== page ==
Many treatment options are available for persons with low-grade lymphoma. One of the most common therapies used is combination chemotherapy consisting of the drugs cyclophosphamide, doxorubicin, oncovin, and prednisone, often called CHOP chemotherapy. This chemotherapy combination produces responses in persons with low-grade lymphoma; however, researchers are searching for a therapy that is more effective. At the recent American Society of Hematology’s meeting, researchers reported that the use of a monoclonal antibody, called Rituxan™, combined with CHOP therapy may improve both response rates and survival time in persons with low-grade lymphoma.
Low-grade lymphoma is a particular category of Non-Hodgkin’s lymphoma. Non-Hodgkin’s lymphoma is characterized by the presence of cancerous cells in the lymph system, which includes the blood vessels, lymph nodes, and organs such as the spleen, thymus, and tonsils. Non-Hodgkin’s lymphoma can start almost anywhere in the lymph system, and can then spread to other parts of the body. There are different types and grades of non-Hodgkin’s lymphoma. Low-grade lymphoma is considered to be a slow-growing (called indolent) cancer. Depending on the type and stage (extent of disease at diagnosis) of cancer, treatment may include radiation therapy, chemotherapy, and/or biologic therapies, such as Rituxan. Bone marrow or blood stem cell transplantation is also being studied as a treatment option for persons with this type of cancer.
Rituxan is a monoclonal antibody, a type of biologic therapy (or immunotherapy) used to help the immune system fight cancer cells. This relatively new agent binds to a protein, called the CD20 antigen, present on the surface of mature B cells and B-cell cancerous tumors. This then triggers the body’s immune system to attack the mature and cancerous B cells, without causing the severe side effects associated with many other cancer treatments. Because many lymphomas express the CD20 antigen, researchers are hopeful that Rituxan may be beneficial against many lymphoma types.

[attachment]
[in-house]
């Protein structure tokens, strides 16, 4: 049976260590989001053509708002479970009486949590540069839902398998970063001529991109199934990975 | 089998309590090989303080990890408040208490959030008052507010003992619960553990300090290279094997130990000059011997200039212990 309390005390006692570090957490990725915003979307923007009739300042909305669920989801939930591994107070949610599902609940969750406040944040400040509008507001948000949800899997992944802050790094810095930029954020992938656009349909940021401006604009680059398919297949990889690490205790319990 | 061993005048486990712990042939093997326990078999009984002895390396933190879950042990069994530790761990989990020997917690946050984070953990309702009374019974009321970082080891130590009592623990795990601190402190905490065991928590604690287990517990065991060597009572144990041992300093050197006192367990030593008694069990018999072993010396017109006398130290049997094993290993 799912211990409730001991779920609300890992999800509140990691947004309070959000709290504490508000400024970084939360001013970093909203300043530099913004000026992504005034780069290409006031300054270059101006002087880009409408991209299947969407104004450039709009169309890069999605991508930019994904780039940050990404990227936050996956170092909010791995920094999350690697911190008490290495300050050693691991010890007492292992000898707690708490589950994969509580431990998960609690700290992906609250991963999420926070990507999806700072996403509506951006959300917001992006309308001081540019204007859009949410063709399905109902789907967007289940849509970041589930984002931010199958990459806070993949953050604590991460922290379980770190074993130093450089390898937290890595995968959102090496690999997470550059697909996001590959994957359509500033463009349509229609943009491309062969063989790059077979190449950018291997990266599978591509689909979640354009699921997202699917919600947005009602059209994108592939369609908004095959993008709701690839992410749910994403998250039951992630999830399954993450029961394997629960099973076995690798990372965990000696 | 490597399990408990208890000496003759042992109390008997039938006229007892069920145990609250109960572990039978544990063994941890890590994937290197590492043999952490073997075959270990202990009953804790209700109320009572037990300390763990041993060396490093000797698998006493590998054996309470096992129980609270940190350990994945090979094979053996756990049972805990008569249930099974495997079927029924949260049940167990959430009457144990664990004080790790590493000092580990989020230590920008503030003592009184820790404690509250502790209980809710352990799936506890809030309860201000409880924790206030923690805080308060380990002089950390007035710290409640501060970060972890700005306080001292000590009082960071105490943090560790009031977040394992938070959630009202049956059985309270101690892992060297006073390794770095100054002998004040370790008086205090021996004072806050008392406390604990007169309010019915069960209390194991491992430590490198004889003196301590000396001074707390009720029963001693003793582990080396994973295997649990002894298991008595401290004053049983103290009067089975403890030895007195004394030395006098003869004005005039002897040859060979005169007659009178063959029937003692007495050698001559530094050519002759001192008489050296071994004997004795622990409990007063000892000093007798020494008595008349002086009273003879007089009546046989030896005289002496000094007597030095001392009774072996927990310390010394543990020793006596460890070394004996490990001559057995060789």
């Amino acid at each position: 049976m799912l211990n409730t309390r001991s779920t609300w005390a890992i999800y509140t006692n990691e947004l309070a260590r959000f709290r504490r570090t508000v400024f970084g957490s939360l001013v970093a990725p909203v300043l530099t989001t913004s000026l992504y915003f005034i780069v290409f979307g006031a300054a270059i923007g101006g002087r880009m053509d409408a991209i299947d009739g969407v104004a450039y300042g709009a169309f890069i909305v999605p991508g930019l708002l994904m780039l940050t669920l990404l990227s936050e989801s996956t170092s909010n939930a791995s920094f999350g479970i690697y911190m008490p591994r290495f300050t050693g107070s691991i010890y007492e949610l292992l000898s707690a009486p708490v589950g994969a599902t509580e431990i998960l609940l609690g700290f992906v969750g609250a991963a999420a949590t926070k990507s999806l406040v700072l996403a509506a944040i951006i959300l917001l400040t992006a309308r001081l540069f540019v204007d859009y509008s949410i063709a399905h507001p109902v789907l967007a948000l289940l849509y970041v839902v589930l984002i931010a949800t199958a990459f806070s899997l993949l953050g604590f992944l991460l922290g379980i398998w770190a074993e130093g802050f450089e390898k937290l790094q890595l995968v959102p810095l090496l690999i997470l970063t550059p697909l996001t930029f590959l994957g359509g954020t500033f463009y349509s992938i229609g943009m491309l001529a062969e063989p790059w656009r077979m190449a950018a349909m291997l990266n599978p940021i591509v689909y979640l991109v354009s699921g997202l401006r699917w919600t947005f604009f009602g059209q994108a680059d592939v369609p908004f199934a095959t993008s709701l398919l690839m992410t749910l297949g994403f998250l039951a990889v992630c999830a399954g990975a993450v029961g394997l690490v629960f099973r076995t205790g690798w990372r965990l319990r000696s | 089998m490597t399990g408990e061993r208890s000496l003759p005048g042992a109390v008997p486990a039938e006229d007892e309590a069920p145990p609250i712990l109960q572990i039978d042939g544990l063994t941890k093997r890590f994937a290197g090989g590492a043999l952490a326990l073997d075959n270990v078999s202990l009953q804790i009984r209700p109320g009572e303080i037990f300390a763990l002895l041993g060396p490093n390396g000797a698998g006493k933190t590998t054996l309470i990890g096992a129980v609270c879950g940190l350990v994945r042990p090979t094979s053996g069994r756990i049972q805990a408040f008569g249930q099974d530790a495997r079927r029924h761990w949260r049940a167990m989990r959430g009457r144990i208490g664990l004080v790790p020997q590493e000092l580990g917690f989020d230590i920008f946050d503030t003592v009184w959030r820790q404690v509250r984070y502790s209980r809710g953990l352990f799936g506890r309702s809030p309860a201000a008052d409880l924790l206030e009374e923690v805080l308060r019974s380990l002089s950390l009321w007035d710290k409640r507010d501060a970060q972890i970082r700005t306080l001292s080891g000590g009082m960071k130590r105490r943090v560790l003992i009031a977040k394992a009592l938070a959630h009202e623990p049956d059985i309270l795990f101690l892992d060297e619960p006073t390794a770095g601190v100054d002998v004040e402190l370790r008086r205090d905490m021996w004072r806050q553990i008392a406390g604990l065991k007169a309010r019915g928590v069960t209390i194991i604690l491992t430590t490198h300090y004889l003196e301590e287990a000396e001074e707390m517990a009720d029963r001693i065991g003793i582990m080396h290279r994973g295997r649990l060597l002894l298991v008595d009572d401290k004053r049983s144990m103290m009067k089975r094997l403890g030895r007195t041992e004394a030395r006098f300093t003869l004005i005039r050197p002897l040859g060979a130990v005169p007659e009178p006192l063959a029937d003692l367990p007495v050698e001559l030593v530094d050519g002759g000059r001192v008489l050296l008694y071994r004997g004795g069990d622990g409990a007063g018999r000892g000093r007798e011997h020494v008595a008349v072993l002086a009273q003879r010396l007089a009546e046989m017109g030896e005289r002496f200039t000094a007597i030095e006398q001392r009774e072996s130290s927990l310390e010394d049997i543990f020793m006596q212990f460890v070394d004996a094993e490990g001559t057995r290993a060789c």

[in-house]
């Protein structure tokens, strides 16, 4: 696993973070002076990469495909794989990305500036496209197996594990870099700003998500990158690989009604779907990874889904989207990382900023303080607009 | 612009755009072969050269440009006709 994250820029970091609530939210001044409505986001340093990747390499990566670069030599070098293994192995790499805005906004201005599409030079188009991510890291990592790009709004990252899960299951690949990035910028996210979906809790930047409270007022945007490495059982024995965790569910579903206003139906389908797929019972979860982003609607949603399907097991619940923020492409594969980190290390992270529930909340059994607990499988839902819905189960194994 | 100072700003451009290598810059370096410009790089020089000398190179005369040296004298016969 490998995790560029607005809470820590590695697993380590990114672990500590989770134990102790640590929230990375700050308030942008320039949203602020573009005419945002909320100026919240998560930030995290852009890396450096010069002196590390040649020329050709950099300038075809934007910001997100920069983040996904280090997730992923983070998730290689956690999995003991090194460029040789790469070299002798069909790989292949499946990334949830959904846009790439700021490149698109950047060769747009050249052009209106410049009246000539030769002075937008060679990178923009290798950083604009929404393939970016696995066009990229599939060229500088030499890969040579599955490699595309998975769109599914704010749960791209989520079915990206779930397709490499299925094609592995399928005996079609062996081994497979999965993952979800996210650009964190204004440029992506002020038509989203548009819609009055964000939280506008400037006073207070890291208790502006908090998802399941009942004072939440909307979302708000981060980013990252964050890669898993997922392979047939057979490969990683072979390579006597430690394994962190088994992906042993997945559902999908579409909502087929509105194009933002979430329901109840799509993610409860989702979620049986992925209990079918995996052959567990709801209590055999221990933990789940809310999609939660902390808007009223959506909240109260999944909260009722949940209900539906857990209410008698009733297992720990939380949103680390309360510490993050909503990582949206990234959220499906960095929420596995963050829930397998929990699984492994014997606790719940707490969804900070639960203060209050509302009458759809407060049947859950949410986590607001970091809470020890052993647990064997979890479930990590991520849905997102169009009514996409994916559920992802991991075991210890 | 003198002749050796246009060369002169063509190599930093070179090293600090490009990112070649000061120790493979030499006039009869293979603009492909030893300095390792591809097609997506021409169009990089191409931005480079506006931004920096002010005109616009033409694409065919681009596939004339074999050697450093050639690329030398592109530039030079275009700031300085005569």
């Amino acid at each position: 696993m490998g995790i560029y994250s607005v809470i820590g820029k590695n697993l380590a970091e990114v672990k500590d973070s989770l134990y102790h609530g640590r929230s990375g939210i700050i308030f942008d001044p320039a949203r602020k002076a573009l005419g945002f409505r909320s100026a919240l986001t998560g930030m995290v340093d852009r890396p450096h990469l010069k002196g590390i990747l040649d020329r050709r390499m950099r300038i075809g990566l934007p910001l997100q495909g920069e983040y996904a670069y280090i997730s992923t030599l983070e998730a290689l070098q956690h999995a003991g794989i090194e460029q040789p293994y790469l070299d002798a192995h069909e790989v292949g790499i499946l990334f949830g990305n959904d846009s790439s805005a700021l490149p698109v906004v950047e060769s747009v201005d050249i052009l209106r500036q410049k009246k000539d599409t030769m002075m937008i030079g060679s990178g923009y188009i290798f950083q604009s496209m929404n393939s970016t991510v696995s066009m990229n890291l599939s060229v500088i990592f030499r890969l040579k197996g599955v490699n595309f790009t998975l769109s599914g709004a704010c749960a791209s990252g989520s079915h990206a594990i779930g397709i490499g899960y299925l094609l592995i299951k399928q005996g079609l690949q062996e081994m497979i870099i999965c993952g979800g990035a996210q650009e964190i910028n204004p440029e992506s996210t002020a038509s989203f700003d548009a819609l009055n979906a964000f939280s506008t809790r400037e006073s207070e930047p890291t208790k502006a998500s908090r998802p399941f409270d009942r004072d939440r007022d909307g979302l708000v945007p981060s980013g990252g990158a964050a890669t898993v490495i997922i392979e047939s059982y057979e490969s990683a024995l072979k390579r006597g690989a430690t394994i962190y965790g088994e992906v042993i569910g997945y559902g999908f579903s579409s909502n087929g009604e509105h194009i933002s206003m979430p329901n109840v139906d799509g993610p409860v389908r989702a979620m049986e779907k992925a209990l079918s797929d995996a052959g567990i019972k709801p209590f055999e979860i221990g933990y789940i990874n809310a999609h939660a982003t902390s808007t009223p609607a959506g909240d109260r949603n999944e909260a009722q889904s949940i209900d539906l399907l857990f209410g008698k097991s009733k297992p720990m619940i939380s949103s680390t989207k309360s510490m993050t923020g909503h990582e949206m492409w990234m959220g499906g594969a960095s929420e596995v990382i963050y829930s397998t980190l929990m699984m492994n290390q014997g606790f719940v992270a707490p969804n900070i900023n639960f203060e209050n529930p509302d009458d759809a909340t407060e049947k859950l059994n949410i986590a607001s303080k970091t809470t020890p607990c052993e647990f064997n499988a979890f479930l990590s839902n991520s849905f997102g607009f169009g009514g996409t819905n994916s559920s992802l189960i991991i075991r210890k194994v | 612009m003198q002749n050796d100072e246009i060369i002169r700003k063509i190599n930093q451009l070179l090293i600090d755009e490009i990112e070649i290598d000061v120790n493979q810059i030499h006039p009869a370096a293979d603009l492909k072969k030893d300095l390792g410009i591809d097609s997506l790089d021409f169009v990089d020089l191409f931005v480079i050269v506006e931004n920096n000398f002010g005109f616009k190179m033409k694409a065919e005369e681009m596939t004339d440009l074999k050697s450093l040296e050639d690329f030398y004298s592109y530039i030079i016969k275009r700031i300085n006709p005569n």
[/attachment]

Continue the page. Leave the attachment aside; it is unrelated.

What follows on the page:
In this clinical study, 38 persons with low-grade lymphoma at the Roswell Park Cancer Center received CHOP chemotherapy plus Rituxan. All persons responded to the treatment, with 58% having a complete response and 42% having a partial response. Only 35 of the 38 patients completed all the treatment prescribed, and in these, the complete response rate was 63%. The average survival time with no recurrence (return) of the cancer was 40 months, and more than 50% of patients remain in complete remission. Specifically, 24 persons remain in remission, 36 to 55 months later. In 8 persons, a cancer marker (called bcl-2) was detected using laboratory testing before treatment. After treatment, the bcl-2 marker was eliminated in 7 of the 8 persons, 6 of whom remain in complete remission.
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The researchers concluded that Rituxan is an anti-cancer agent that can be combined with CHOP therapy without increasing the side effects of treatment, yet achieving greater response rates and increased survival times than with CHOP therapy alone. Finally, the addition of Rituxan resulted in the elimination of the bcl-2 cancer marker, a positive finding that has not been demonstrated with CHOP therapy alone. A randomized clinical trial directly comparing CHOP to CHOP plus Rituxan™ is currently ongoing to confirm the effectiveness of this new treatment. (Proceedings of the American Society of Hematology, Vol 94, No 19, Supplement 1, Abstract No 390, pp 89a, 1999)
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